Schnitzel the non-binary fairy we first met in the improvised Daisy shows in Tinka’s New Dress, has a particular purchase on the balcony scene, and can’t see any reason not to be either/or (or both) about Romeo and Juliet. Actually, the balcony scene is a tour de force of complex puppetry with both marionettes below and hand-puppets up there on the hand of “god” above.     

It’s a clever, hilariously wayward entertainment. In a riotous scene the superannuated Vegas entertainer Rosemary Focaccia in a fringed dress and white boots, delivers a showstopper song and dance number of extraordinary brio. How her back-up orchestra of eight union musicians arrives onstage is something for you to enjoy in the moment. Suffice it to say that a willing and charmingly amazed audience member, Katie, came up to the stage to assist on opening night. 

The cast list will vary night to night, as determined by the satirical inspirations of Burkett, who’s a fearless improviser. And so will the length, from 90 minutes to two hours he says at the outset. Naturally “the republic of Alberta” and its notorious backward slide to the right, can expect to take some shots (and Burkett, who’s from Medicine Hat, takes pleasure). Ditto the bereft downtown, the sorry decline of the Bay, the state of Canadian theatre, assorted Edmonton theatres….

On opening night, among other characters, we met the “volunteer stage manager” who’s a librarian by day, and the adenoidal indie singer-songwriter Indy Fret who offers to provide acoustic music for the Capulet’s party. Retired major general Leslie Fukwah puts in an appearance, gorgeously appointed in his late mama’s gown. And Jesus Christ, what’s he doing here? Jesus Christ, I mean. But first, as per Daisy tradition, there’s a striptease by Dolly Wiggler who doffs ’em Elizabethan style, to a particularly amusing Alcorn song.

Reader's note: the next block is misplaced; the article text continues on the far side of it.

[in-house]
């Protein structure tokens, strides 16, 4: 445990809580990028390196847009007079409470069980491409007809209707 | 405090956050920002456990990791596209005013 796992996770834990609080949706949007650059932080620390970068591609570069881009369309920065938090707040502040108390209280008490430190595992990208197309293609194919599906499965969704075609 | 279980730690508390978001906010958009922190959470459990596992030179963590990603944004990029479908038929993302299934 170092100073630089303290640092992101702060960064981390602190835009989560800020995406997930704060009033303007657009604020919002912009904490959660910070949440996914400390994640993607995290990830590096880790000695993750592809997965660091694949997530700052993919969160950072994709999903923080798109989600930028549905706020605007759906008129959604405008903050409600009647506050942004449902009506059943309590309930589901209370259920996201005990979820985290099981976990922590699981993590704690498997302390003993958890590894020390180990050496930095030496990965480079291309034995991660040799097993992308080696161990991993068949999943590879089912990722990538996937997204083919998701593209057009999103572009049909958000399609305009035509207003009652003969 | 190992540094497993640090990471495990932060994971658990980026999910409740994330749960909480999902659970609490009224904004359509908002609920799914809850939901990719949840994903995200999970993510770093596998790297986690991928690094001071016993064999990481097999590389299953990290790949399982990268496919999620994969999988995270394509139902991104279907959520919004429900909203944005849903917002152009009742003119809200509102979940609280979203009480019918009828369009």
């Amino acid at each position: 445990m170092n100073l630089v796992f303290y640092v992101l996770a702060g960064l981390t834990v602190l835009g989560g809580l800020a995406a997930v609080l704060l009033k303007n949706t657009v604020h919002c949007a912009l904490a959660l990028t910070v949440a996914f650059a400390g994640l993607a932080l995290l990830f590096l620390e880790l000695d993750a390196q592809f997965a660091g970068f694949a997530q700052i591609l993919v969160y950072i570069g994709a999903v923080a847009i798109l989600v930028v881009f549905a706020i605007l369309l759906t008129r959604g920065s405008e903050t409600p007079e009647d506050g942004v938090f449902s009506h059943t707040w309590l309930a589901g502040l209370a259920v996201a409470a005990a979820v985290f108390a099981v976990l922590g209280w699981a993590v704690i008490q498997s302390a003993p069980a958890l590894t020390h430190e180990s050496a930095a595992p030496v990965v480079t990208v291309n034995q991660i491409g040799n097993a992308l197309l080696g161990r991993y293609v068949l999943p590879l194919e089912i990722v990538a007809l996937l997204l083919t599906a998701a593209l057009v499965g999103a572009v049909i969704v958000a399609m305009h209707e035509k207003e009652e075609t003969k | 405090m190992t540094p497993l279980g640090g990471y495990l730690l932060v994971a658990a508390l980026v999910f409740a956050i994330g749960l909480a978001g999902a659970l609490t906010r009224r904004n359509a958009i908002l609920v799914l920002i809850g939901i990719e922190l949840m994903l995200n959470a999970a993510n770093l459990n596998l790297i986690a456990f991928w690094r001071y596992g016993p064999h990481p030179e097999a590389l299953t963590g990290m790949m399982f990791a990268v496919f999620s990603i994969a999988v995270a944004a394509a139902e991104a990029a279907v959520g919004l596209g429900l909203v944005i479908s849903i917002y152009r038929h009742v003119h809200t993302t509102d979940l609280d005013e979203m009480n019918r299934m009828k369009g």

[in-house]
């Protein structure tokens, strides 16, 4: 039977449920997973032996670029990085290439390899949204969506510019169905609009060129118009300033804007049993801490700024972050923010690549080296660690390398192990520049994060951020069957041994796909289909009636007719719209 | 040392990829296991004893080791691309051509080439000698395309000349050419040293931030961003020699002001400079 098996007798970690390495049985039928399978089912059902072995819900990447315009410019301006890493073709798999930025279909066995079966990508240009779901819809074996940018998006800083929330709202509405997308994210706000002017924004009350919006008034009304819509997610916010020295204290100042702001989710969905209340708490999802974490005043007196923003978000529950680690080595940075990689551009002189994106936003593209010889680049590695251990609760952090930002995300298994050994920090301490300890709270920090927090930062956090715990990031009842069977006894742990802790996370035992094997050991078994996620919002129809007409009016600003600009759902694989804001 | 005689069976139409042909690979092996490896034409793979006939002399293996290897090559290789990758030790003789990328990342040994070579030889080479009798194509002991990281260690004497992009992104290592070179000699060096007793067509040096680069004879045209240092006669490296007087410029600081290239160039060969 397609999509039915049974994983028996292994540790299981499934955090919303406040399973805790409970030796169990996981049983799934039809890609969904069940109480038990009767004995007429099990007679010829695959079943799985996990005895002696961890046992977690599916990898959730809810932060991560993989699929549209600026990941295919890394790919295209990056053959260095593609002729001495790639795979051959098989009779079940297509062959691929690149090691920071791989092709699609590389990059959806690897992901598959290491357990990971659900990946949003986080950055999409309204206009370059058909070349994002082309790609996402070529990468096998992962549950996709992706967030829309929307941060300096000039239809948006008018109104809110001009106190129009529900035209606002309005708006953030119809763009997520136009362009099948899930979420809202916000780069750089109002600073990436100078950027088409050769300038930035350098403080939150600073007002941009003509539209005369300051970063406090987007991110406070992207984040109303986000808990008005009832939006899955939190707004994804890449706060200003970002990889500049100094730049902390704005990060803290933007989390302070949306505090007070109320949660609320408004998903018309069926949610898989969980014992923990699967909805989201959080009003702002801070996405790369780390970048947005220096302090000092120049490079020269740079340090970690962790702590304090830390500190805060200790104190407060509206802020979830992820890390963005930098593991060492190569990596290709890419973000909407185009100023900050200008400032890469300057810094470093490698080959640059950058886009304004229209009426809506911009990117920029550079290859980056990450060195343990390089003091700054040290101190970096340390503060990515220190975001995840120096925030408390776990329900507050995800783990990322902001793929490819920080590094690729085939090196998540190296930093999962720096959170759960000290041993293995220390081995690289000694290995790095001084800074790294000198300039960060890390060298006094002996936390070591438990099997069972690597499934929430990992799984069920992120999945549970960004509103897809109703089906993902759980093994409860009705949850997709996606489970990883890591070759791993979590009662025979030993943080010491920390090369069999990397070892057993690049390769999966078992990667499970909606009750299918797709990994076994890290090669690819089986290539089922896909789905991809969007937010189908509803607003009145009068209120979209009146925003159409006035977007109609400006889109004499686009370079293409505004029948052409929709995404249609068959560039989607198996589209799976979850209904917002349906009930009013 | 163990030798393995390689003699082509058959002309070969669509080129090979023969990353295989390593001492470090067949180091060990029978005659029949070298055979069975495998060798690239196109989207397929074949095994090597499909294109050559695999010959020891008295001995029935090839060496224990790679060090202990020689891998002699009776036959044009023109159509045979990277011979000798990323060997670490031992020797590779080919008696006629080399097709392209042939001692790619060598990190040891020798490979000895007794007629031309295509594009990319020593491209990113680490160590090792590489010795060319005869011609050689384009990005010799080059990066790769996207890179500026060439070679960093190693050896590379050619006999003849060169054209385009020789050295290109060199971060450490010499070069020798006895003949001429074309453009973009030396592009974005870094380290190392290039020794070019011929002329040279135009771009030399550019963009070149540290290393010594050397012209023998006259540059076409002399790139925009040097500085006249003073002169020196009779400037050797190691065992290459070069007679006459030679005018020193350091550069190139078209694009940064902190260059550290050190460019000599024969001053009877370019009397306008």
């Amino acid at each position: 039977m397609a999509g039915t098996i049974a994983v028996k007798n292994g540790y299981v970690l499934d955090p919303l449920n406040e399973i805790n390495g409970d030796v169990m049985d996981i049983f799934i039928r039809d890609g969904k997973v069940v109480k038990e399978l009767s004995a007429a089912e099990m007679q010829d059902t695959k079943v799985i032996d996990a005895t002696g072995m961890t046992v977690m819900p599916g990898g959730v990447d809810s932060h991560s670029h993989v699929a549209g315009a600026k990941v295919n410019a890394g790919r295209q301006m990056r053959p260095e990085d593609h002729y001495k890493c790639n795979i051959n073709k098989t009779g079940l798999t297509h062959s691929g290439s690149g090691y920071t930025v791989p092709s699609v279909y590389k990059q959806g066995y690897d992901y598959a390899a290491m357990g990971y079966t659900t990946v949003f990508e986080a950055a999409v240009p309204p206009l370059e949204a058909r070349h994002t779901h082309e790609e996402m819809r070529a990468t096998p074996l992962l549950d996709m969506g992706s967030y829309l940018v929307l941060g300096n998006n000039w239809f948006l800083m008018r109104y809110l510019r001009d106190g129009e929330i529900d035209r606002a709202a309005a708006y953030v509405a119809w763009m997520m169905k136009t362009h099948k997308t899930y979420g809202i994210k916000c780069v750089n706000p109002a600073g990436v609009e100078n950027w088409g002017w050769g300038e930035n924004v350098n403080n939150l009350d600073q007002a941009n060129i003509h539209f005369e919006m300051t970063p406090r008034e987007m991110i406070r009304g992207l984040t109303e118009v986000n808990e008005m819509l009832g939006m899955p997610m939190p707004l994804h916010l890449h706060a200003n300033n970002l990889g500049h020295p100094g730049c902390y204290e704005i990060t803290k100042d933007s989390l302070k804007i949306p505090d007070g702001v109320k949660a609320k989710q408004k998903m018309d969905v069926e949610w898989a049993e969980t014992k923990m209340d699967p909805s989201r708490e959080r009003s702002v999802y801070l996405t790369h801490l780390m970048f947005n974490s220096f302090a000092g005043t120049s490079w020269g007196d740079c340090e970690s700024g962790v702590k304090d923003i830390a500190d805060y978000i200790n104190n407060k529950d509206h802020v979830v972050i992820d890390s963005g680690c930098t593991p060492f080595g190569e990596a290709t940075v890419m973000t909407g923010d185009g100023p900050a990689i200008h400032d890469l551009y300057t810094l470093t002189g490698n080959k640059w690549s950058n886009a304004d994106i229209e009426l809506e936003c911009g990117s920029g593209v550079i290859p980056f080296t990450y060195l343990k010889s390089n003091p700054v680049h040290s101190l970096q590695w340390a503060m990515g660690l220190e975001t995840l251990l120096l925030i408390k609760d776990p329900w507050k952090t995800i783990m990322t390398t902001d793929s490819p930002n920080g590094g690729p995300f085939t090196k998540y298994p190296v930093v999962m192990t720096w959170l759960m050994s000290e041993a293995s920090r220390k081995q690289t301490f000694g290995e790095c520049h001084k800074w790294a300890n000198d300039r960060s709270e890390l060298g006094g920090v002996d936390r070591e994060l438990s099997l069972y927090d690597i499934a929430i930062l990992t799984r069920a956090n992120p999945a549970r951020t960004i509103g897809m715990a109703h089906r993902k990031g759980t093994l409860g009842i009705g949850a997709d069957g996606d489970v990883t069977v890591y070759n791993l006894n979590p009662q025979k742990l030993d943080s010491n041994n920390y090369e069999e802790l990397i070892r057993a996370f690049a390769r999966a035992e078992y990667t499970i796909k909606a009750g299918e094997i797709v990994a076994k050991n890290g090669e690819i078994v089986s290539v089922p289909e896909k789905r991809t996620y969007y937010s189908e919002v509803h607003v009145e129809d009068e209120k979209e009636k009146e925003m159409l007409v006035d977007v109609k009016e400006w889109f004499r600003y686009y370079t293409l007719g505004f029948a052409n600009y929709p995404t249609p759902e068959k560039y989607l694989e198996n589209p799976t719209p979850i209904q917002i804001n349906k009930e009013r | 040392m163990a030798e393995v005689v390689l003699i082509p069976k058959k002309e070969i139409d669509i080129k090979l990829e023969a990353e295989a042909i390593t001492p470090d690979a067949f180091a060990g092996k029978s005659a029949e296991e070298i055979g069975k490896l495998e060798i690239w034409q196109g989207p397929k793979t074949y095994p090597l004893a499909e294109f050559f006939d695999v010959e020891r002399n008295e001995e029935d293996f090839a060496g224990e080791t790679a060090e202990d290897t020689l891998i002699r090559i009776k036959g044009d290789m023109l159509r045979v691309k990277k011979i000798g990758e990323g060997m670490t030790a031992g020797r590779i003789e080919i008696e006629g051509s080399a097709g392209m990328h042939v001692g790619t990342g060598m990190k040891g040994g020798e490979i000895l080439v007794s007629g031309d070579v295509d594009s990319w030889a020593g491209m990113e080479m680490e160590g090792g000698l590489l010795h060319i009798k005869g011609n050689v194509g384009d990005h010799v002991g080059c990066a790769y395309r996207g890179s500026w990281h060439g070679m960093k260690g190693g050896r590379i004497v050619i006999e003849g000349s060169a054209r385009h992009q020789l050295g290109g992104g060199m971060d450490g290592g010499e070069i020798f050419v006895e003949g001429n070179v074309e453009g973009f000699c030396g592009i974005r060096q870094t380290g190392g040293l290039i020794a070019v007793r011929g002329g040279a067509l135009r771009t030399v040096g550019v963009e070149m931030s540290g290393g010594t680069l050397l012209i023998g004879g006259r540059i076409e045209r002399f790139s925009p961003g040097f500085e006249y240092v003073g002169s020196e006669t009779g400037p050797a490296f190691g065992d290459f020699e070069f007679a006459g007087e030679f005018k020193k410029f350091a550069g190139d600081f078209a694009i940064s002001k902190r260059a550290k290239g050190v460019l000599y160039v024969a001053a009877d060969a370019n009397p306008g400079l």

The marionettes created by Burkett are, as his fans will instantly remember, gorgeously  sculpted, and kitted out in the kind of detail-to-scale — in every glove, pleated skirt, beaded flapper frock, librarian’s cardigan, boot — that leaves you kind of breathless. And perhaps the most astonishing thing about the complex virtuosity that breathes life into marionettes — from the most minute flick of a wrist, tiny shrug, inclination of chin, knee-bend, bum wiggle — is the magical way that extraordinary technique simply disappears from view as you believe the characters. 

With its 14-year-old heroine, R&J is an apt and very funny playground for Burkett’s special fascination, as both artist and artisan, with aging:  eye bags and cheek sags, the way boobs hang and shoulders hunch, the dance moves that creak with time. And his affection for the faded, and sometimes tawdry, old-school showbiz makes for a complex tone, a mix of amusement, mockery, and sweet admiration. 

In these parlous times, the sheer riskiness of inviting game and willing guys from the audience, ready to be shirtless novice puppeteers, turns into one of the funniest scenes of the whole evening. And an uproarious let’er rip good time in the company of a  provocateur becomes a joyful one too. Little Willy is not just an acknowledgment of but an homage to the audience. Burkett not only plays for us, he plays with us, lets us in to the playfulness at heart of it all.

And, as little Schnitzel tells us, with touching gravity, we’re bonded for life. There’s genius in that. 


Little Willy

Theatre: The Ronnie Burkett Theatre of Marionettes

Created and performed by: Ronnie Burkett

Where: Theatre Network at the Roxy

Running: through Saturday